Next I'll click save, and I'll run this nvidia-smi command again, and this time we get a valid response back, which again means we've got a GPU we can use for training.

Next I'll run this cell, which sets a variable to the current working directory.

Now I'll install ultralytics, which is the package that contains yolo, then I'll verify it's installed by calling checks.

In the next cell, we're going to download our training dataset, so first I'm making a directory name datasets and I'm cd'ing into that directory.

Now, just below this I'll paste in the snippet I copied earlier from here.

And now I'll run this cell.

So, what's happening now is the image dataset we created is getting downloaded into our notebook environment, where we can use it for training purposes.

Now, you don't really need to know exactly what's getting downloaded, but for those of you who are curious, we'll take a closer look.

So, I'll click on the files icon, then I'll open up the dataset directory that I created a moment ago, then I'll open up the surfer-1 directory and and here we see two folders: train and valid, and inside these folders you'll find two directories, images and labels.

So what's in these folders? Well, you could probably guess, it's the images which you can find in here, and the associated labels or bounding box data in here.

I'm not going to open these up, because they have more than eight thousand files in each of them, and it would take a bit of time to even see the images.

So, we've got images and corresponding labels, and we've got this data, yaml file.

This file is the config file for our dataset, and it includes the class names, of which there's only one in our case, and it specifies the paths to the training and validation image sets.

So, basically, this dataset highlighted here, conforms to a simple set of conventions that yolo understands and can use for training purposes.

Now we can either run a command line program to execute the training, or we could use the api, but in either case, we get the same result, which is a newly trained model that we can use to detect surfers.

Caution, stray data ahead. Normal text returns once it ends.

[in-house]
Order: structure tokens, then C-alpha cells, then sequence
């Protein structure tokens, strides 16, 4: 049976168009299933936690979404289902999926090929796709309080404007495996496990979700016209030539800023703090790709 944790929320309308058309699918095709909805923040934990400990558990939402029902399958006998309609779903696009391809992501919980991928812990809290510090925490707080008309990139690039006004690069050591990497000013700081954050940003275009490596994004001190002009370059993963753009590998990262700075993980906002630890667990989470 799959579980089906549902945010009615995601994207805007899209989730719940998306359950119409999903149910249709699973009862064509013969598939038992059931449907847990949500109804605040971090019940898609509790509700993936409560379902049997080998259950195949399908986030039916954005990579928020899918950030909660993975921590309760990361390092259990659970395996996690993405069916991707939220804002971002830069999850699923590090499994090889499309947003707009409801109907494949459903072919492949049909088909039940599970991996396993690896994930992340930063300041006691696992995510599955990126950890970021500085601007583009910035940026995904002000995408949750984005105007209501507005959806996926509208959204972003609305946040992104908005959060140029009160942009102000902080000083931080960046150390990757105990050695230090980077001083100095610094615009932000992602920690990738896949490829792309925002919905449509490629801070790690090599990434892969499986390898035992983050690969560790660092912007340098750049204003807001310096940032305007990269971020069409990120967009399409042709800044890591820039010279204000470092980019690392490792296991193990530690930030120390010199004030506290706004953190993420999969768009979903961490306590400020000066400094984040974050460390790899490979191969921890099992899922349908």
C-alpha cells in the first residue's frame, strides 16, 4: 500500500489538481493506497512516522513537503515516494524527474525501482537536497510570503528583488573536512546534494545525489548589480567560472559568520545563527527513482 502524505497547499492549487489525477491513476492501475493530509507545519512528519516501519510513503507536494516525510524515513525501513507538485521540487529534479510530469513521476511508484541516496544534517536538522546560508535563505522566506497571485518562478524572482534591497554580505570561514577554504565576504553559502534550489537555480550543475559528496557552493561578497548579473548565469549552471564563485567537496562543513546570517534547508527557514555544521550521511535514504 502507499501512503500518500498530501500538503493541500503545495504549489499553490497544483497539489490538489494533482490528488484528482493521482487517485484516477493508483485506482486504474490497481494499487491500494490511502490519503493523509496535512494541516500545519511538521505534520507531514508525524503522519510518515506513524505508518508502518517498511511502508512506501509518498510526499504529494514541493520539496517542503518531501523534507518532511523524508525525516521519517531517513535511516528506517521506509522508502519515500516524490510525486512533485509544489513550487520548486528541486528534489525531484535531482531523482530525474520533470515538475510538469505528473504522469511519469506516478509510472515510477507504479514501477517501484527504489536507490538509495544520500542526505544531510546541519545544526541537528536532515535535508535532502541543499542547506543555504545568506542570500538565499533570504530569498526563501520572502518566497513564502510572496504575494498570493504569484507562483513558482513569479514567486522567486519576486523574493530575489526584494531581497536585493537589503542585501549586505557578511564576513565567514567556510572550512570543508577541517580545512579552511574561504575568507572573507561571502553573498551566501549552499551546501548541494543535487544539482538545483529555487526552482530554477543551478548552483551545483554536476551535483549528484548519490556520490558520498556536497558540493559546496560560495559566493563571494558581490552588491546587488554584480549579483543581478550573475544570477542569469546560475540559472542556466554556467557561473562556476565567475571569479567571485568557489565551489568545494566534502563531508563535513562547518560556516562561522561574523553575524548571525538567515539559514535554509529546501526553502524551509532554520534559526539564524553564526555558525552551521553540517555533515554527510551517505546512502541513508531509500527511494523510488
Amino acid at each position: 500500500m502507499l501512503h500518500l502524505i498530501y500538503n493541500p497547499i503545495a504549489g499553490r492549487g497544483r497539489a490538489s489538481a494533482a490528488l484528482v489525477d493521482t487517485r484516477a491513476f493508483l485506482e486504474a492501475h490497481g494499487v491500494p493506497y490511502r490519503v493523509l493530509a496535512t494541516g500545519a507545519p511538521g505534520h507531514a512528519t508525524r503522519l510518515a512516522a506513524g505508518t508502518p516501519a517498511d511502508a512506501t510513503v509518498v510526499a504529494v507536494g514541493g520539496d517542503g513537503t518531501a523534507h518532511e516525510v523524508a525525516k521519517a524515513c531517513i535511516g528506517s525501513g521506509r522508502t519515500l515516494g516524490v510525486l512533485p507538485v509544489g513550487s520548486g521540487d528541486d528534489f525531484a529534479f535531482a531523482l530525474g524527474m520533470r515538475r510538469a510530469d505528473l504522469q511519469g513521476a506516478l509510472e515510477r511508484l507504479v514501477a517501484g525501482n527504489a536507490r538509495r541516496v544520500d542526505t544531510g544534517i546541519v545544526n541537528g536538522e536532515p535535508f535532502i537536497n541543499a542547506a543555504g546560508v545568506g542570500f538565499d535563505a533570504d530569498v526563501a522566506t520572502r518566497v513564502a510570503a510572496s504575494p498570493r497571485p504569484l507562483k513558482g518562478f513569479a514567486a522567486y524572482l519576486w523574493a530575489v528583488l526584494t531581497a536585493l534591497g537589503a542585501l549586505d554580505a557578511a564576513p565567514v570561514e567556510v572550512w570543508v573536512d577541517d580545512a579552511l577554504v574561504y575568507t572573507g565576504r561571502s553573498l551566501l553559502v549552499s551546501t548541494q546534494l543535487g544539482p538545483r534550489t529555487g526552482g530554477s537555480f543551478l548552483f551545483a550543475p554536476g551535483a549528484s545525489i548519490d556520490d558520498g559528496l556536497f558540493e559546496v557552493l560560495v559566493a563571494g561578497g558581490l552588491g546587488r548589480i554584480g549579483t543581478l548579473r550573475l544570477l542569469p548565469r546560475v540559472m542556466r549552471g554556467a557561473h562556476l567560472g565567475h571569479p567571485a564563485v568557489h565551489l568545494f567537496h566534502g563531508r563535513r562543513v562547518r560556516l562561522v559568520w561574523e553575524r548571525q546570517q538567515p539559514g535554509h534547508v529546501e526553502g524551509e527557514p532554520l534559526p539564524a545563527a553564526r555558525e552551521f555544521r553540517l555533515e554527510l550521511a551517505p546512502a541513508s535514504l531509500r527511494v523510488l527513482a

I'll go ahead and perform the training using the command line option, so I'll execute the yolo command and I'm passing it the task detect for object detection, then I'm passing in the mode, which I'm setting to train, then I'm specifying which base model to use, in our case I'm specifying the small model, then I'm passing along the location of our dataset configuration file, then I'm saying we'll run the training for 100 epochs, and I'm setting the image size to 640 and I'm setting plots to true.

Next, I'll go ahead and kick off the training run, and this is going to take a bit of time, so I'll fast-forward to the end.

Ok the training is done, and it created a model file in this path right here. So, I’ll go ahead and run this cell, which will download the generated model file for us.

Next, I'll copy the model file and paste it into the folder where our script is, then I'll replace this old model file name, with our new model file name, and I'll run our script again, so we can get a sense of how well our new model is working.

Ok, it looks like most of the surfers are getting recognized and our frame rate is pretty good as well, nice.

Hey, here at Mycelial, we're building development tools for machine learning on the edge. More specifically, we're building the data backbone for edge machine learning applications. If you're curious about what we're building, I'd encourage you to join our mailing list to learn more."